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Colombia's Nairo Quintana confirms himself as cycling's next star by winning the Giro d'Italia

Colombia's Nairo Quintana celebrates on the podium after winning the Giro D'italia, Tour of Italy cycling race, in Trieste, Italy, Sunday, June 1, 2014. Nairo Quintana confirmed himself as cycling's next star by winning the Giro d'Italia on Sunday to follow his runner-up finish in last year's Tour de France. The 24-year-old climbing specialist with the Movistar team won two stages and finished with a 3 minute, 7 second advantage over fellow Colombian Rigoberto Uran for his first Grand Tour victory. Italy's Fabio Aru finished third overall, 4:04 back. (AP Photo/Fabio Ferrari)

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Colombia's Nairo Quintana celebrates on the podium after winning the Giro D'italia, Tour of Italy cycling race, in Trieste, Italy, Sunday, June 1, 2014. Nairo Quintana confirmed himself as cycling's next star by winning the Giro d'Italia on Sunday to follow his runner-up finish in last year's Tour de France. The 24-year-old climbing specialist with the Movistar team won two stages and finished with a 3 minute, 7 second advantage over fellow Colombian Rigoberto Uran for his first Grand Tour victory. Italy's Fabio Aru finished third overall, 4:04 back. (AP Photo/Fabio Ferrari)

TRIESTE, Italy - Nairo Quintana showed why he's considered as cycling's next star by winning the Giro d'Italia on Sunday to follow his runner-up finish in last year's Tour de France.

The 24-year-old climbing specialist with the Movistar team won two stages and finished with a 2 minute, 58 second advantage over fellow Colombian Rigoberto Uran for his first Grand Tour victory.

"It's really emotional," Quintana said. "I didn't think there would be so many Colombians here today. It was incredible seeing how much support and how many banners there were."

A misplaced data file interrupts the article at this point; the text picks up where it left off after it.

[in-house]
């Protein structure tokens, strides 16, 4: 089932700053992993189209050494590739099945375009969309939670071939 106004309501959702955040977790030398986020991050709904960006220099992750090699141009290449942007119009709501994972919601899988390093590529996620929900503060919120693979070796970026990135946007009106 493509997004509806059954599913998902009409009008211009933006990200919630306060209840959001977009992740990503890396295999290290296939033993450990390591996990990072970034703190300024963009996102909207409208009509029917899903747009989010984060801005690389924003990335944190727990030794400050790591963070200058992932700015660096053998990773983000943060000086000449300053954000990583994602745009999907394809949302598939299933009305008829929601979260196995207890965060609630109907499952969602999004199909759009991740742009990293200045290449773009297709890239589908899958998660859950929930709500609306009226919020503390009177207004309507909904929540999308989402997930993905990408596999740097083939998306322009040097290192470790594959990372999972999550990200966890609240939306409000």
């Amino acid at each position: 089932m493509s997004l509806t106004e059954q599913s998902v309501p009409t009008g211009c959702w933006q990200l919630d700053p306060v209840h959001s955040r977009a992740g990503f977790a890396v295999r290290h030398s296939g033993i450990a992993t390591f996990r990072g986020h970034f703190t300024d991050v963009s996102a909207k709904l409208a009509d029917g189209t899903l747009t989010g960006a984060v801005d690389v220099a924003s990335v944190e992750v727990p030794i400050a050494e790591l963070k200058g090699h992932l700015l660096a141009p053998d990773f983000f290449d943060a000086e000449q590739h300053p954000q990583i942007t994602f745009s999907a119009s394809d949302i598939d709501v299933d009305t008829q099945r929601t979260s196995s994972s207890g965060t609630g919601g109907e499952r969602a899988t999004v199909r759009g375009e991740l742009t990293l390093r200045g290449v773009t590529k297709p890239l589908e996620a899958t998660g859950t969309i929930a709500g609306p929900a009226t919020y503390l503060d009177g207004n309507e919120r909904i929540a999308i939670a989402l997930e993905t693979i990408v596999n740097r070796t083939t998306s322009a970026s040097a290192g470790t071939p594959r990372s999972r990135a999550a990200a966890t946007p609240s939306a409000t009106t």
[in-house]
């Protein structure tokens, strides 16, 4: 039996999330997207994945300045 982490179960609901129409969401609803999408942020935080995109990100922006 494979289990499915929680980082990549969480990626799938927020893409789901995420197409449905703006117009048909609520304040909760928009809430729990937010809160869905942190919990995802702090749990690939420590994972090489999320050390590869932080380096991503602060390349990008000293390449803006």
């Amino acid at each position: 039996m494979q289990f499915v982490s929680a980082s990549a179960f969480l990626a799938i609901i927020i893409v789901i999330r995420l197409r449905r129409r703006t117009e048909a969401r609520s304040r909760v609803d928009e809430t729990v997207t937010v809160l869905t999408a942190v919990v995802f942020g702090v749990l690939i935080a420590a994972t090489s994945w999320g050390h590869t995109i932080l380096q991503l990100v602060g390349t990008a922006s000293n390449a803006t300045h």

One such banner held aloft during the podium celebration with the Colombian flag on it read, "The Giro is ours. Gracias muchachos."

Fabio Aru, a 23-year-old Italian who is also considered a top rider for the future, finished third overall, 4:04 back.

Quintana took the pink jersey by winning the grueling 16th stage over the Gavia and Stelvio climbs then also took the 19th leg, a mountain time trial.

Quintana finished second to Chris Froome in last year's Tour. While he isn't planning to enter the French race this year, he has designs on winning it next year.

"We need to look at our plans carefully," Quintana said.

Slovenia's Luca Mezgec won the final stage in a mass sprint. The Giant-Shimano rider clocked 4 hours, 23 minutes, 58 seconds over the mostly flat 172-kilometre (107-mile) leg from Gemona del Friuli to Trieste, which concluded with eight laps of a city circuit.

"It couldn't be a better day than this. We're close to Slovenia," Mezgec said.

Giacomo Nizzolo of Italy finished second and Tyler Farrar of the United States was third, both with the same time as Mezgec.

Former winner Ryder Hesjedal of Victoria finished ninth for the Garmin Sharp team, 13:35 behind Quintana.

"The team did a great race — we had a rough start but we came through it as a team, which makes the final result even more special," said Hesjedal. "We showed that we can work together and work hard and overcome obstacles."

Fellow Canadian Svein Tuft of Langley, B.C., was 155th for Orica Greenedge.

Dressed entirely in pink, Quintana finished safely in the middle of the pack and pumped his fist as he crossed the line then hugged his teammates when he got off his bike.

"I can finally say I've won the Giro," Quintana said. "I have to thank my teammates and my family here supporting me."

During the playing of the Colombian anthem, Quintana held his pink-clad daughter Mariana, who was born in February.

Quintana faced controversy after the 16th stage, in which he attacked on the descent from the Stelvio then powered up the final climb in the lead. There had been some confusion over whether the descent on a wet road was going to be neutralized but race officials declared afterward that his victory was legitimate.

Quintana is the first Colombian to win the race — and with Uran, it was a sweep of the top two spots. Another Colombian, Julian Arredondo, won the mountains classification.

Colombia President Juan Manuel Santos travelled to Quintana's hometown of Combita to watch the final stage with dozens of friends and neighbours of the cyclist, who was raised in the high Andean town of 16,000 by a family of peasant farmers.

Dressed in the pink colour of the tour leader's jersey and surrounded by fans holding signs like "Nairo: all of Colombia loves and thanks you," Santos said the Quintana's victory was an inspiration to millions of Colombians.

"I feel like the entire country is supporting me," Quintana said numerous times during the three-week race.

— With files from The Canadian Press

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